The Observer

Kim: Keeping updated on crime

Kim: Keeping updated on crime

Won Hee Kim, Columnist

April 13, 2018


Filed under Columns, Opinion

Type in "CWRU Alert" in the search bar of your email and you'll find that there were zero security alerts throughout the month of March. It seems strange when you scroll down a bit and compare March’s results to those of previous months. What happened? Has University Circle become safer? Is March ju...

Cannon: Healing and decolonizing through the art of poetry

Cannon: Healing and decolonizing through the art of poetry

Christopher Alan Cannon, Columnist

April 13, 2018


Filed under Columns, Opinion

Poetry has always played a vital role in my life, shaping the formation of my racial and ethnic identity. My peers often convey diluted and inaccurate visions of what poetry is supposed to be, but poetry is much more than snapping fingers at overpriced coffeehouses and predictable rhyme schemes. P...

Martz: When everything becomes relatable

Paulina Martz, Columnist

April 13, 2018


Filed under Columns, Opinion

Speaking as someone whose widely-accepted catchphrase is “relatable content only”—so widely accepted, in fact, that one of my friends made me a custom keychain with that phrase—I consider myself a major player in the internet-born phenomenon of “relating” to everything and anything. An...

McCall: John Bolton is a threat to our national security

Thomas McCall, Columnist

April 6, 2018


Filed under Columns, Opinion

John Bolton should not be our next national security advisor. He’s a threat to our national security. Here's why. First of all: Former President George W. Bush appointed Bolton to be United States Ambassador to the United Nations back in 2005. However, Vice President Joe Biden (then the top Democratic...

Nunnery: Thoughts on hope, hate and race

Nunnery: Thoughts on hope, hate and race

Anthony Nunnery, Columnist

April 6, 2018


Filed under Columns, Opinion, Top Stories

For three days and two nights, the Posse Foundation took Case Western Reserve University students, faculty and staff out of the campus bubble to address problems present in our country that stop the world from being as accepting, safe and forward-thinking as we perceive it to be. The “Hope, Hate and...

Mukhi: When the campus becomes zombieland

Zubair Mukhi, Columnist

April 6, 2018


Filed under Columns, Opinion

This semester, I decided to play Humans vs Zombies through the CWRU Big Games Club. The game is, as described by the game’s site, hvz.case.edu, “an intense, 10 day long, game of tag played everywhere on campus.” For “humans,” the goal is not to get tagged and turned into a zombie. For “zombie...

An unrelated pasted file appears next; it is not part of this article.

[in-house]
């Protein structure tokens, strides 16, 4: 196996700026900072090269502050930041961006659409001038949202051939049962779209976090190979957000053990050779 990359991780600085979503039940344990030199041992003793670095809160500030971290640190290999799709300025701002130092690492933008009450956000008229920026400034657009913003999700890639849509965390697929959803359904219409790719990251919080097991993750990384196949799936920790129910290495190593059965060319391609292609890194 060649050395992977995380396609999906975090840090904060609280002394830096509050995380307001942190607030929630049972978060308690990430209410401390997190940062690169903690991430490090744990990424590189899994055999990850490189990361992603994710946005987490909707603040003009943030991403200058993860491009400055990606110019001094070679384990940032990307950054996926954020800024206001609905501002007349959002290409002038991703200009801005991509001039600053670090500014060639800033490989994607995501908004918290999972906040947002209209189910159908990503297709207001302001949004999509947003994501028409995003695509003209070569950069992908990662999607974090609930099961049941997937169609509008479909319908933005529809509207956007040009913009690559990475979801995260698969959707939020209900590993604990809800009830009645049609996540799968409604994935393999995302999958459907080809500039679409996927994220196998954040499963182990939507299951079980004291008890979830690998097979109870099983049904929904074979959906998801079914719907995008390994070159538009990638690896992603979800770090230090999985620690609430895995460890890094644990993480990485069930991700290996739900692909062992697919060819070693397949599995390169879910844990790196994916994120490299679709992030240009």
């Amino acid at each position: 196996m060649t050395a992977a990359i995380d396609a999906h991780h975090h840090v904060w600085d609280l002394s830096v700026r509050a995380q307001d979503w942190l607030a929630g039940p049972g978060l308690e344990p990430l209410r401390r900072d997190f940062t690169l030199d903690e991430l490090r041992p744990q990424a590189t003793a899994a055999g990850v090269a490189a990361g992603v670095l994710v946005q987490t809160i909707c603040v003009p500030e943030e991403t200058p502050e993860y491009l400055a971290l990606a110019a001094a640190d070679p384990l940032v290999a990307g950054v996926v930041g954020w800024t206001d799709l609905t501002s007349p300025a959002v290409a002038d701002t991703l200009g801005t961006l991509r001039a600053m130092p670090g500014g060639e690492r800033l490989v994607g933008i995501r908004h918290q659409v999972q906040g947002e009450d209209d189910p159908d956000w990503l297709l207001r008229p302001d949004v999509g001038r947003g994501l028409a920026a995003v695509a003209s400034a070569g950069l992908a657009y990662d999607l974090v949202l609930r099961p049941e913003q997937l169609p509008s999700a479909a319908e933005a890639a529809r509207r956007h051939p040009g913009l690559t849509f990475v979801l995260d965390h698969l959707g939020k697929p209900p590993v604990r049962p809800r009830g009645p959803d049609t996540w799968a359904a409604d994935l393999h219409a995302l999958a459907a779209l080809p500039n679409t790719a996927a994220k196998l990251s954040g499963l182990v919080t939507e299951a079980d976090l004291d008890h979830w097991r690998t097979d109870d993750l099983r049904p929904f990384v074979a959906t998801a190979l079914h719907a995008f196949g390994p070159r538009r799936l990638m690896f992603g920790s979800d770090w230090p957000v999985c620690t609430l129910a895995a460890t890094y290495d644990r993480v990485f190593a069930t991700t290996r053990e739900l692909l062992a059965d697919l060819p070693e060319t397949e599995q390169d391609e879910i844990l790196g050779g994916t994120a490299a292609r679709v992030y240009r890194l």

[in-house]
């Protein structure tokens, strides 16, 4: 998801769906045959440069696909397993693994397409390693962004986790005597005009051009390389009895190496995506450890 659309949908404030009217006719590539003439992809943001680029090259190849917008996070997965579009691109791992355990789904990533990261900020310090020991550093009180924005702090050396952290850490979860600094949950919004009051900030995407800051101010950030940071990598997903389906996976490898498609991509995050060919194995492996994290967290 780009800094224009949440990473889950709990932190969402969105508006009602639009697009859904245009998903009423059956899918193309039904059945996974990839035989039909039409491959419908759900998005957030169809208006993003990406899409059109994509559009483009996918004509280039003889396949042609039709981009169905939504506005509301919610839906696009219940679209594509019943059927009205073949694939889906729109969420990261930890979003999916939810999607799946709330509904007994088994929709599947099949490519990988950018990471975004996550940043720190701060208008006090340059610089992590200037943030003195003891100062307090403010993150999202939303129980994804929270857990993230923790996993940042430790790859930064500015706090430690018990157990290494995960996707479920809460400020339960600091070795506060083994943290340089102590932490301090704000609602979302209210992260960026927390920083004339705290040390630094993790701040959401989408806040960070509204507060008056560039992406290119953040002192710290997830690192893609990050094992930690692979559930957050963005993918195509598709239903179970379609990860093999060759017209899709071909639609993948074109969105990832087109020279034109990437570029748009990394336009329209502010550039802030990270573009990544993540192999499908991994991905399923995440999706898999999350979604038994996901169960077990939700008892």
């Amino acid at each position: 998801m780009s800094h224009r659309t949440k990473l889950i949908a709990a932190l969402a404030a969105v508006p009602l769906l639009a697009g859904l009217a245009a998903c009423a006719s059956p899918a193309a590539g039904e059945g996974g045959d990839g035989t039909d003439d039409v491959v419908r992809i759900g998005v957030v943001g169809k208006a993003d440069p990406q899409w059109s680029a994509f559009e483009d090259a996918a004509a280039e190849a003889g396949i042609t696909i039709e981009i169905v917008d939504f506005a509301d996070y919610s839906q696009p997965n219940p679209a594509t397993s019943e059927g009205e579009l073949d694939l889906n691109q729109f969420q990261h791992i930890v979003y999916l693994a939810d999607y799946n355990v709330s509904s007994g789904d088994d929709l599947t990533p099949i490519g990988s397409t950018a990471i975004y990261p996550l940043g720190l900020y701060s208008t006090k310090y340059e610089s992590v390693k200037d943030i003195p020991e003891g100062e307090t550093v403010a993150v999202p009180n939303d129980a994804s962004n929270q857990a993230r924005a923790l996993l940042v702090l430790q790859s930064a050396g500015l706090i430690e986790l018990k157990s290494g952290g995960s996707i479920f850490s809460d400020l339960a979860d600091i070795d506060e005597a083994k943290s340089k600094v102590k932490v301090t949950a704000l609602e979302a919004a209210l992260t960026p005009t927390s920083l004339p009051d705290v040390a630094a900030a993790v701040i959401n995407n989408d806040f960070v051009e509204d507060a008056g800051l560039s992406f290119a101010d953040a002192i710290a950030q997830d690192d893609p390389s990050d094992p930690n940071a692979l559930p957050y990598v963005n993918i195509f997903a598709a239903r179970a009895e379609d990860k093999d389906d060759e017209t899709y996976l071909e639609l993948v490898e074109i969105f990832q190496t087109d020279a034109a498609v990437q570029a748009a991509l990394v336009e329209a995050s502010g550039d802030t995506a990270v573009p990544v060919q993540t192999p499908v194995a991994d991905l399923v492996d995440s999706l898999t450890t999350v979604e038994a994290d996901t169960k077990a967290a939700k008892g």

Smith: Questioning what it means to be “black enough”

Josiah Smith, Columnist

April 6, 2018


Filed under Columns, Opinion

There are few things more unsettling than being told that you are not a member of your own race. It makes you question your identity, your upbringing and most importantly, your pride in being who you are. It would be embarrassing for me to say how many times I, as well as many of my friends of color,...

O’Shea: USG needs to allow a conversation on the occupation of Palestine

Timothy O’Shea, Guest Columnist

April 6, 2018


Filed under Columns, Opinion

Our campus has recently seen the discussion of Undergraduate Student Government (USG) Resolution 27-04, a call on the University to fully divest its assets from companies that directly or indirectly fund the Israeli occupation of Palestine, which is viewed as illegal by many countries. Currently, however,...

Yakumithis: A thorough review of college rejection letters

Sophia Yakumithis, News Editor

April 6, 2018


Filed under Columns, Opinion

Appearance, aroma, sensations, aftertaste: the stages of wine tasting. I treated college applications as one would treat wine. First, the “appearance,” the campus; then the “aroma,” the vibes of the students; “sensations,” if I was feeling it and finally, “aftertaste,” whether or not...

Richards: Unexpected roommates: winter housing for ants and cockroaches

Jason Richards, Columnist

April 6, 2018


Filed under Columns, Opinion

The day I moved in, I saw the biggest ant I’ve seen in my entire life. I mean, it was huge–a carpenter ant–with little pincers to dig through woodwork and build nests. It was, at most, a harmless creature. I thought nothing of it and squashed it with a tissue and went on unpacking my things. Little...

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